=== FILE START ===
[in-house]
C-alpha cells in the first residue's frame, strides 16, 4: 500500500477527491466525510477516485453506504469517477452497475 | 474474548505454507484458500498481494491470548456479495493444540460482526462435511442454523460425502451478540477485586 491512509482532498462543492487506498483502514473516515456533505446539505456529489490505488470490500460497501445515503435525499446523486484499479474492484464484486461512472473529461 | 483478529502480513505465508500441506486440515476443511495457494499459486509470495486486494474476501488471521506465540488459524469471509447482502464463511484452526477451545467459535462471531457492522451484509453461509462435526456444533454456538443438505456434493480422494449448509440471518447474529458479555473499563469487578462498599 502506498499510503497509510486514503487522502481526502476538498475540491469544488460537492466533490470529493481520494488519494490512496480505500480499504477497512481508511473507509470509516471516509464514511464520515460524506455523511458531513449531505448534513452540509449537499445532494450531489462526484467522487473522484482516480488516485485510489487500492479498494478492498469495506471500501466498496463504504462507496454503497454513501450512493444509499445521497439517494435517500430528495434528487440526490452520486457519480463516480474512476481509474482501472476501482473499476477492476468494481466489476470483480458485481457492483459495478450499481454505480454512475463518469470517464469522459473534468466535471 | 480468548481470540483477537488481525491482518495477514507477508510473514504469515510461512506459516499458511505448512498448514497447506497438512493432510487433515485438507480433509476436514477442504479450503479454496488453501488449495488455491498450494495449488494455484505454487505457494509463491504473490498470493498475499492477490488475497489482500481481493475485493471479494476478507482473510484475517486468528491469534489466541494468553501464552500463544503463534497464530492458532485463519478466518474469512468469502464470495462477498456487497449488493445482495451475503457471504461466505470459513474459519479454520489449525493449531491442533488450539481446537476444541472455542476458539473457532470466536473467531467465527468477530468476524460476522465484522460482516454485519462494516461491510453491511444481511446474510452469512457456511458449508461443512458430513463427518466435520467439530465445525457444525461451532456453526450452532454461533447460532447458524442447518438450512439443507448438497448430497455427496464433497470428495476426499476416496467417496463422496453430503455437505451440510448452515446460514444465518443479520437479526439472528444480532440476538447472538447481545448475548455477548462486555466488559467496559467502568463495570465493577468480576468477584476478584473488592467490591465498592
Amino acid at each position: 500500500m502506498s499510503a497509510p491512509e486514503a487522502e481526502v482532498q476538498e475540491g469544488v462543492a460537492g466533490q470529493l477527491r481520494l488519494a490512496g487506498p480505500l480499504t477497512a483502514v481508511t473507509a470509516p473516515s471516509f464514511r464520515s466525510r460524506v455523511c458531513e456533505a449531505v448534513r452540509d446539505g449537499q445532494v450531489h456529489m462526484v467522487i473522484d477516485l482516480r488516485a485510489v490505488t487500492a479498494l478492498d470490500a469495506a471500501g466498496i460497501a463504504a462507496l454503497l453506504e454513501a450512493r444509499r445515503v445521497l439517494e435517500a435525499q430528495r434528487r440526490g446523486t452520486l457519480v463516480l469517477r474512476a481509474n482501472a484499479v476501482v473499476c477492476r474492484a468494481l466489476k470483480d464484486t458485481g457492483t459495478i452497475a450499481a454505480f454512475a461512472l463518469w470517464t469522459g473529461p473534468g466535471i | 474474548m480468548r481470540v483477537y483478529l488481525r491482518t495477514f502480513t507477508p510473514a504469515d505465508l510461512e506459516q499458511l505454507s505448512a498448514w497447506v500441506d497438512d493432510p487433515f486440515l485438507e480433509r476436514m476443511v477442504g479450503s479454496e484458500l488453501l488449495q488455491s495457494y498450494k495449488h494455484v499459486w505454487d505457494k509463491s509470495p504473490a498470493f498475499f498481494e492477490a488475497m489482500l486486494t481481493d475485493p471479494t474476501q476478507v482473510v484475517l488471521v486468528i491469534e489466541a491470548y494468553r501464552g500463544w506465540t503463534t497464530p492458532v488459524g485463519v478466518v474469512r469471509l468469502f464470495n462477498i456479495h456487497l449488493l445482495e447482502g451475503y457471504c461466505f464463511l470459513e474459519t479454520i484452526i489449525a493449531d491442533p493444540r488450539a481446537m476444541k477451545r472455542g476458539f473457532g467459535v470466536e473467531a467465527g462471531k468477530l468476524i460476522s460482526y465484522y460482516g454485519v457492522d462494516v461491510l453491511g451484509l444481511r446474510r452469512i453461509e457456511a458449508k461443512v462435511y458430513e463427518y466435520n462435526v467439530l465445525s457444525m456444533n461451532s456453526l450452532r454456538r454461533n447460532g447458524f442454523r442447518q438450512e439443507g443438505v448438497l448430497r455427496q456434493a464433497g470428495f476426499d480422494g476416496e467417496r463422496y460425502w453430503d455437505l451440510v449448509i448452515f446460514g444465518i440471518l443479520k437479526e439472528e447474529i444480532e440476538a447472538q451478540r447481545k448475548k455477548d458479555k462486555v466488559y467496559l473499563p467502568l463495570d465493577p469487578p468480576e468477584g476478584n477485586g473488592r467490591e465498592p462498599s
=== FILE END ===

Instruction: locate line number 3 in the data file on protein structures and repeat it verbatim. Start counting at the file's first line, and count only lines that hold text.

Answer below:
Amino acid at each position: 500500500m502506498s499510503a497509510p491512509e486514503a487522502e481526502v482532498q476538498e475540491g469544488v462543492a460537492g466533490q470529493l477527491r481520494l488519494a490512496g487506498p480505500l480499504t477497512a483502514v481508511t473507509a470509516p473516515s471516509f464514511r464520515s466525510r460524506v455523511c458531513e456533505a449531505v448534513r452540509d446539505g449537499q445532494v450531489h456529489m462526484v467522487i473522484d477516485l482516480r488516485a485510489v490505488t487500492a479498494l478492498d470490500a469495506a471500501g466498496i460497501a463504504a462507496l454503497l453506504e454513501a450512493r444509499r445515503v445521497l439517494e435517500a435525499q430528495r434528487r440526490g446523486t452520486l457519480v463516480l469517477r474512476a481509474n482501472a484499479v476501482v473499476c477492476r474492484a468494481l466489476k470483480d464484486t458485481g457492483t459495478i452497475a450499481a454505480f454512475a461512472l463518469w470517464t469522459g473529461p473534468g466535471i | 474474548m480468548r481470540v483477537y483478529l488481525r491482518t495477514f502480513t507477508p510473514a504469515d505465508l510461512e506459516q499458511l505454507s505448512a498448514w497447506v500441506d497438512d493432510p487433515f486440515l485438507e480433509r476436514m476443511v477442504g479450503s479454496e484458500l488453501l488449495q488455491s495457494y498450494k495449488h494455484v499459486w505454487d505457494k509463491s509470495p504473490a498470493f498475499f498481494e492477490a488475497m489482500l486486494t481481493d475485493p471479494t474476501q476478507v482473510v484475517l488471521v486468528i491469534e489466541a491470548y494468553r501464552g500463544w506465540t503463534t497464530p492458532v488459524g485463519v478466518v474469512r469471509l468469502f464470495n462477498i456479495h456487497l449488493l445482495e447482502g451475503y457471504c461466505f464463511l470459513e474459519t479454520i484452526i489449525a493449531d491442533p493444540r488450539a481446537m476444541k477451545r472455542g476458539f473457532g467459535v470466536e473467531a467465527g462471531k468477530l468476524i460476522s460482526y465484522y460482516g454485519v457492522d462494516v461491510l453491511g451484509l444481511r446474510r452469512i453461509e457456511a458449508k461443512v462435511y458430513e463427518y466435520n462435526v467439530l465445525s457444525m456444533n461451532s456453526l450452532r454456538r454461533n447460532g447458524f442454523r442447518q438450512e439443507g443438505v448438497l448430497r455427496q456434493a464433497g470428495f476426499d480422494g476416496e467417496r463422496y460425502w453430503d455437505l451440510v449448509i448452515f446460514g444465518i440471518l443479520k437479526e439472528e447474529i444480532e440476538a447472538q451478540r447481545k448475548k455477548d458479555k462486555v466488559y467496559l473499563p467502568l463495570d465493577p469487578p468480576e468477584g476478584n477485586g473488592r467490591e465498592p462498599s